Discussion:
Off-topic: NASDAQ
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Arne Vajhøj
2021-05-07 20:20:10 UTC
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Is NASDAQ still using NonStop?

Their IT got in the news today:

https://www.msn.com/en-us/money/news/warren-buffett-broke-nasdaq-system-is-unable-to-record-high-berkshire-hathaway-share-price/ar-BB1gqX4w

Arne
abrsvc
2021-05-08 01:07:34 UTC
Permalink
Post by Arne Vajhøj
Is NASDAQ still using NonStop?
https://www.msn.com/en-us/money/news/warren-buffett-broke-nasdaq-system-is-unable-to-record-high-berkshire-hathaway-share-price/ar-BB1gqX4w
Arne
That article doesn't make sense unless the value is stored as the number of 1000ths of cents per share as an integer value. In this case, the actual value would be displayed inserting the decimal point in the proper place. This is one of the reasons that Cobol is still used in finance because of packed decimal where there is really no limit to the number of digits.
Arne Vajhøj
2021-05-08 01:45:06 UTC
Permalink
Post by abrsvc
Post by Arne Vajhøj
Is NASDAQ still using NonStop?
https://www.msn.com/en-us/money/news/warren-buffett-broke-nasdaq-system-is-unable-to-record-high-berkshire-hathaway-share-price/ar-BB1gqX4w
That article doesn't make sense unless the value is stored as the
number of 1000ths of cents per share as an integer value. In this
case, the actual value would be displayed inserting the decimal point
in the proper place. This is one of the reasons that Cobol is still
used in finance because of packed decimal where there is really no
limit to the number of digits.
That is what they say in the article.

<quote>
This is explained because its algorithm saves stock prices as a 32-bit
number, which takes up less memory and makes the software more efficient.

In this format, the highest possible number is 2 ^ 32 -1, or
4,294,967,295, according to Gizmondo . But since Nasdaq records prices
to four decimal places, the largest figure it can store is the one quoted.
</quote>

There are plenty of solutions. Even a 64 bit integer would have done it.

Arne

PS: I don't think Cobol BCD size is unlimited - just more than big
enough for this case.
Arne Vajhøj
2021-05-08 01:48:45 UTC
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Post by Arne Vajhøj
PS: I don't think Cobol BCD size is unlimited - just more than big
    enough for this case.
31 digits (16 bytes) on VMS ??

Arne
John Reagan
2021-05-08 03:18:34 UTC
Permalink
Post by Arne Vajhøj
Post by Arne Vajhøj
PS: I don't think Cobol BCD size is unlimited - just more than big
enough for this case.
31 digits (16 bytes) on VMS ??
Arne
Yes.
Hans Bachner
2021-05-08 17:19:26 UTC
Permalink
Post by Arne Vajhøj
Post by Arne Vajhøj
Is NASDAQ still using NonStop?
https://www.msn.com/en-us/money/news/warren-buffett-broke-nasdaq-system-is-unable-to-record-high-berkshire-hathaway-share-price/ar-BB1gqX4w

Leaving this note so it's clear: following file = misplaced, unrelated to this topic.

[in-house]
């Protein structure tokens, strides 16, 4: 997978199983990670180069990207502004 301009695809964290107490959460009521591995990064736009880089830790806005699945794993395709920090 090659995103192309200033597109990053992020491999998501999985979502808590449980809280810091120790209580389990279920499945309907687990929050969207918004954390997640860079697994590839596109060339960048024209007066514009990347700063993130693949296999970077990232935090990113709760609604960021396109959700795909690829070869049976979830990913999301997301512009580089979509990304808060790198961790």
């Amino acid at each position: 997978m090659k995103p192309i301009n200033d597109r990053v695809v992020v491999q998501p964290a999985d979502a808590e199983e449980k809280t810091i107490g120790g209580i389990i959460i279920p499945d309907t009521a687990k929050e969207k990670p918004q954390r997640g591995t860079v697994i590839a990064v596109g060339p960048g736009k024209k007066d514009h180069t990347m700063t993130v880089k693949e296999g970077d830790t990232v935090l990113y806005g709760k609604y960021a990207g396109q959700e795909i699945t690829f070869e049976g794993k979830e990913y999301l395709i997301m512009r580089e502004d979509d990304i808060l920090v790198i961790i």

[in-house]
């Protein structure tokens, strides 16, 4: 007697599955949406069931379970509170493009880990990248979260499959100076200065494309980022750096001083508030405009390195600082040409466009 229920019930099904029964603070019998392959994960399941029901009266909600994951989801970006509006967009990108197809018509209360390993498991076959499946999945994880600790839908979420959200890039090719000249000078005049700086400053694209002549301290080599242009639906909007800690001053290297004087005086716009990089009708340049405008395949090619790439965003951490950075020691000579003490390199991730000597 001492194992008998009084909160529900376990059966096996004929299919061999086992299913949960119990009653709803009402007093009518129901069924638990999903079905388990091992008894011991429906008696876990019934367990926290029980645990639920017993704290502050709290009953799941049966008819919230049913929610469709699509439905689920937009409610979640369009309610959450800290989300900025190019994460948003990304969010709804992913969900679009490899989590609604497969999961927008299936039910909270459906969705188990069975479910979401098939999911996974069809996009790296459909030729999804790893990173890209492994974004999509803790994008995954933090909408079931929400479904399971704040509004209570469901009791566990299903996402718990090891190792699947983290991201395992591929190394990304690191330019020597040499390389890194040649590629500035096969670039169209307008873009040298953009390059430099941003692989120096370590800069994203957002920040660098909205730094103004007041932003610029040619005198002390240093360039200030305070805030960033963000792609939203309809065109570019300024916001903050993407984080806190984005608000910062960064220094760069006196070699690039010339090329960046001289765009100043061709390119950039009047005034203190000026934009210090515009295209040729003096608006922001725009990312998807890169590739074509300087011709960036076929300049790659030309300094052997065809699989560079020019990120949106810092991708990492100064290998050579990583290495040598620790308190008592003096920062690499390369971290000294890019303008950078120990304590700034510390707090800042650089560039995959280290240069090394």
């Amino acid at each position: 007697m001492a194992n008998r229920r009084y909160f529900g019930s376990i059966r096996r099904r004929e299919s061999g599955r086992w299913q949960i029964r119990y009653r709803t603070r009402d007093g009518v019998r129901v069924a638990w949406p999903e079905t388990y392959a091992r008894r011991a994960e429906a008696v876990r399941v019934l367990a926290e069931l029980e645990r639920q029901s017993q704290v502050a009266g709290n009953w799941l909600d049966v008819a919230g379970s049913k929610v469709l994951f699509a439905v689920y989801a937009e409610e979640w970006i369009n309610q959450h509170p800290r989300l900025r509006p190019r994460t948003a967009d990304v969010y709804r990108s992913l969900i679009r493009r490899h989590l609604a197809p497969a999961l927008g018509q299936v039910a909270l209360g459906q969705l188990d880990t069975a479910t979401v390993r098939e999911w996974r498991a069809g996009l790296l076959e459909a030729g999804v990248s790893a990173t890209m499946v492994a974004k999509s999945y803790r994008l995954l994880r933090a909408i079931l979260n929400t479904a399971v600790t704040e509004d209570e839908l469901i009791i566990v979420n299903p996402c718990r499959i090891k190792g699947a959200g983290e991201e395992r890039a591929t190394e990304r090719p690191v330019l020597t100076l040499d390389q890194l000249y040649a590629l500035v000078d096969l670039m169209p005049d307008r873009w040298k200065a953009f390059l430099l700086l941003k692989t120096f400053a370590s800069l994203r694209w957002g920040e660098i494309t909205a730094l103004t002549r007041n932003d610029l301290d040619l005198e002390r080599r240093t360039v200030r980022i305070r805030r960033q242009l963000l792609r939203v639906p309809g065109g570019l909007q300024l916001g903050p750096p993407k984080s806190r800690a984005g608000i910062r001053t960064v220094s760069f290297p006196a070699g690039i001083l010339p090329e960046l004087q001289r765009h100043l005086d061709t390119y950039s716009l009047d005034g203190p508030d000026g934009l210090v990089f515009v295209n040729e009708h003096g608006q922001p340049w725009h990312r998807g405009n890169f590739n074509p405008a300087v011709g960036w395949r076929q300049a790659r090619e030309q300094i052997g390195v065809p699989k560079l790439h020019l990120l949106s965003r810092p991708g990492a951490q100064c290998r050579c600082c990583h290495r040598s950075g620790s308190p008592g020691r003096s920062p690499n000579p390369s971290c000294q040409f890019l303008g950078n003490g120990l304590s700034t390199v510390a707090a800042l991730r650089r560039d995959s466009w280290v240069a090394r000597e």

[snip]
<quote>
This is explained because its algorithm saves stock prices as a 32-bit
number, which takes up less memory and makes the software more efficient.
In this format, the highest possible number is 2 ^ 32 -1, or
4,294,967,295, according to Gizmondo . But since Nasdaq records prices
to four decimal places, the largest figure it can store is the one quoted.
</quote>
There are plenty of solutions. Even a 64 bit integer would have done it.
I assume the core NASDAQ application was written before 64-bit integers
were commonly around.

Beyond that, a price of more than 400k$ per share probably was deemed
insane, as it still is today - except for a single investor.

Hans.
Michael Moroney
2021-05-08 23:21:00 UTC
Permalink
Post by Hans Bachner
Beyond that, a price of more than 400k$ per share probably was deemed
insane, as it still is today - except for a single investor.
Is there a reason why that stock hasn't split to a more reasonable price
per share?

Let me guess: In order that only the super-wealthy can afford even one
share.
Chris Townley
2021-05-08 23:26:05 UTC
Permalink
Post by Michael Moroney
Post by Hans Bachner
Beyond that, a price of more than 400k$ per share probably was deemed
insane, as it still is today - except for a single investor.
Is there a reason why that stock hasn't split to a more reasonable price
per share?
Let me guess: In order that only the super-wealthy can afford even one
share.
They do have the B shares - currently around $290 each
--
Chris Townley
Arne Vajhøj
2021-05-09 00:17:11 UTC
Permalink
Post by Hans Bachner
Post by Arne Vajhøj
Post by Arne Vajhøj
Is NASDAQ still using NonStop?
https://www.msn.com/en-us/money/news/warren-buffett-broke-nasdaq-system-is-unable-to-record-high-berkshire-hathaway-share-price/ar-BB1gqX4w
<quote>
This is explained because its algorithm saves stock prices as a 32-bit
number, which takes up less memory and makes the software more efficient.
In this format, the highest possible number is 2 ^ 32 -1, or
4,294,967,295, according to Gizmondo . But since Nasdaq records prices
to four decimal places, the largest figure it can store is the one quoted.
</quote>
There are plenty of solutions. Even a 64 bit integer would have done it.
I assume the core NASDAQ application was written before 64-bit integers
were commonly around.
Maybe.

But even though 64 bit integers could be a bit tricky in the 32
bit world, then it was not impossible.

On VMS VAX then ADWC and SBWC plus some known COB$ routines
could do the basic stuff with rather few lines of code.

Of course I have no idea what was available on Tandem before
they went to 64 bit CPU's in the mid 90's.

Arne

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